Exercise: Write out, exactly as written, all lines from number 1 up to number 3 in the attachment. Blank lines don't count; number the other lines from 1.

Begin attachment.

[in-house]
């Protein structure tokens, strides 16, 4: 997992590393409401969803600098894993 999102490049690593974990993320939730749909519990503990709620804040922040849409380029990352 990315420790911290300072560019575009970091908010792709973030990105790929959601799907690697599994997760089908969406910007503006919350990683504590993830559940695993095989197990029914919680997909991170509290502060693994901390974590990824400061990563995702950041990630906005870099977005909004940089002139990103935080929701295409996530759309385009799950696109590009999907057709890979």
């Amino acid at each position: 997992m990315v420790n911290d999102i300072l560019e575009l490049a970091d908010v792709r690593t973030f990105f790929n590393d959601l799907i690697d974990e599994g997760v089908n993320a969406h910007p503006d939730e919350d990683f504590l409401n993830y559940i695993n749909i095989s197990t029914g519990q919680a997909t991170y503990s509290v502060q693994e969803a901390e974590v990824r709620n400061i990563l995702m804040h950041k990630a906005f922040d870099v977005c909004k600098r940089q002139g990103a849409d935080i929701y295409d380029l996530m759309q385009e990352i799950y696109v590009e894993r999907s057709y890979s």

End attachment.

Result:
[in-house]
């Protein structure tokens, strides 16, 4: 997992590393409401969803600098894993 999102490049690593974990993320939730749909519990503990709620804040922040849409380029990352 990315420790911290300072560019575009970091908010792709973030990105790929959601799907690697599994997760089908969406910007503006919350990683504590993830559940695993095989197990029914919680997909991170509290502060693994901390974590990824400061990563995702950041990630906005870099977005909004940089002139990103935080929701295409996530759309385009799950696109590009999907057709890979």
């Amino acid at each position: 997992m990315v420790n911290d999102i300072l560019e575009l490049a970091d908010v792709r690593t973030f990105f790929n590393d959601l799907i690697d974990e599994g997760v089908n993320a969406h910007p503006d939730e919350d990683f504590l409401n993830y559940i695993n749909i095989s197990t029914g519990q919680a997909t991170y503990s509290v502060q693994e969803a901390e974590v990824r709620n400061i990563l995702m804040h950041k990630a906005f922040d870099v977005c909004k600098r940089q002139g990103a849409d935080i929701y295409d380029l996530m759309q385009e990352i799950y696109v590009e894993r999907s057709y890979s």